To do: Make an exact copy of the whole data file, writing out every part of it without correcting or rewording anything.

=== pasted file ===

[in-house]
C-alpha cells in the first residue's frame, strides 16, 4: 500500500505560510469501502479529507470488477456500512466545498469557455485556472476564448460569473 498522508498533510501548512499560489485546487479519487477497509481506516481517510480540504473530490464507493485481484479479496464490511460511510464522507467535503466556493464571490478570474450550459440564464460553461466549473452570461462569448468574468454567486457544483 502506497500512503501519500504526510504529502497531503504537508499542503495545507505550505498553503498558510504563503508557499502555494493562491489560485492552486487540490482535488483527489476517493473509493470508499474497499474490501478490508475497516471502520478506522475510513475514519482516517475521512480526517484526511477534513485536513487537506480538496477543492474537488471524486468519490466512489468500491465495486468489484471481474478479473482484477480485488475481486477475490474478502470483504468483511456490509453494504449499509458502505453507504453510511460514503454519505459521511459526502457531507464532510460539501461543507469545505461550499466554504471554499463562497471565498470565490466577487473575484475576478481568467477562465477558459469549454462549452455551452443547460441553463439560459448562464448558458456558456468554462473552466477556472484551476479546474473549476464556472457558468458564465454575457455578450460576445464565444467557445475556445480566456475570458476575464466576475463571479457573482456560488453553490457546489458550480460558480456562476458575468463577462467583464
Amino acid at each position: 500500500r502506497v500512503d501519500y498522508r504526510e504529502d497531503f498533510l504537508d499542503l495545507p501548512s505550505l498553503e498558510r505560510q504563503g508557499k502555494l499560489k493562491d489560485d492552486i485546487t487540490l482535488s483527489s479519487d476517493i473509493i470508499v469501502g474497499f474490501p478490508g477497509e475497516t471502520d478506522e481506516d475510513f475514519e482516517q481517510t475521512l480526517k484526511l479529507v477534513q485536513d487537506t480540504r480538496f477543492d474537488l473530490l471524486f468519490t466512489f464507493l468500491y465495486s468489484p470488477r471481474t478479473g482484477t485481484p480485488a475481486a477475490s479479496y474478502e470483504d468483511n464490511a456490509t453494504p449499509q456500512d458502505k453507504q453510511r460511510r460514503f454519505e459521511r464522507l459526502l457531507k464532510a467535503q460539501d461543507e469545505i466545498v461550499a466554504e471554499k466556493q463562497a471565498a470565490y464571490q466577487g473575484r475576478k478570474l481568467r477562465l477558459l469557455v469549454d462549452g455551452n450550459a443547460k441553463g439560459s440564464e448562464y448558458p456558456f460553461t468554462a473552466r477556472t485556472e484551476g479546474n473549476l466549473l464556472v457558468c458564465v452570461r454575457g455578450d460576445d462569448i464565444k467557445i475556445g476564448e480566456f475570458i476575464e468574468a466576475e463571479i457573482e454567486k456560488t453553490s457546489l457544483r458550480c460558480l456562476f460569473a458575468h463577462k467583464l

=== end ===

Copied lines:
[in-house]
C-alpha cells in the first residue's frame, strides 16, 4: 500500500505560510469501502479529507470488477456500512466545498469557455485556472476564448460569473 498522508498533510501548512499560489485546487479519487477497509481506516481517510480540504473530490464507493485481484479479496464490511460511510464522507467535503466556493464571490478570474450550459440564464460553461466549473452570461462569448468574468454567486457544483 502506497500512503501519500504526510504529502497531503504537508499542503495545507505550505498553503498558510504563503508557499502555494493562491489560485492552486487540490482535488483527489476517493473509493470508499474497499474490501478490508475497516471502520478506522475510513475514519482516517475521512480526517484526511477534513485536513487537506480538496477543492474537488471524486468519490466512489468500491465495486468489484471481474478479473482484477480485488475481486477475490474478502470483504468483511456490509453494504449499509458502505453507504453510511460514503454519505459521511459526502457531507464532510460539501461543507469545505461550499466554504471554499463562497471565498470565490466577487473575484475576478481568467477562465477558459469549454462549452455551452443547460441553463439560459448562464448558458456558456468554462473552466477556472484551476479546474473549476464556472457558468458564465454575457455578450460576445464565444467557445475556445480566456475570458476575464466576475463571479457573482456560488453553490457546489458550480460558480456562476458575468463577462467583464
Amino acid at each position: 500500500r502506497v500512503d501519500y498522508r504526510e504529502d497531503f498533510l504537508d499542503l495545507p501548512s505550505l498553503e498558510r505560510q504563503g508557499k502555494l499560489k493562491d489560485d492552486i485546487t487540490l482535488s483527489s479519487d476517493i473509493i470508499v469501502g474497499f474490501p478490508g477497509e475497516t471502520d478506522e481506516d475510513f475514519e482516517q481517510t475521512l480526517k484526511l479529507v477534513q485536513d487537506t480540504r480538496f477543492d474537488l473530490l471524486f468519490t466512489f464507493l468500491y465495486s468489484p470488477r471481474t478479473g482484477t485481484p480485488a475481486a477475490s479479496y474478502e470483504d468483511n464490511a456490509t453494504p449499509q456500512d458502505k453507504q453510511r460511510r460514503f454519505e459521511r464522507l459526502l457531507k464532510a467535503q460539501d461543507e469545505i466545498v461550499a466554504e471554499k466556493q463562497a471565498a470565490y464571490q466577487g473575484r475576478k478570474l481568467r477562465l477558459l469557455v469549454d462549452g455551452n450550459a443547460k441553463g439560459s440564464e448562464y448558458p456558456f460553461t468554462a473552466r477556472t485556472e484551476g479546474n473549476l466549473l464556472v457558468c458564465v452570461r454575457g455578450d460576445d462569448i464565444k467557445i475556445g476564448e480566456f475570458i476575464e468574468a466576475e463571479i457573482e454567486k456560488t453553490s457546489l457544483r458550480c460558480l456562476f460569473a458575468h463577462k467583464l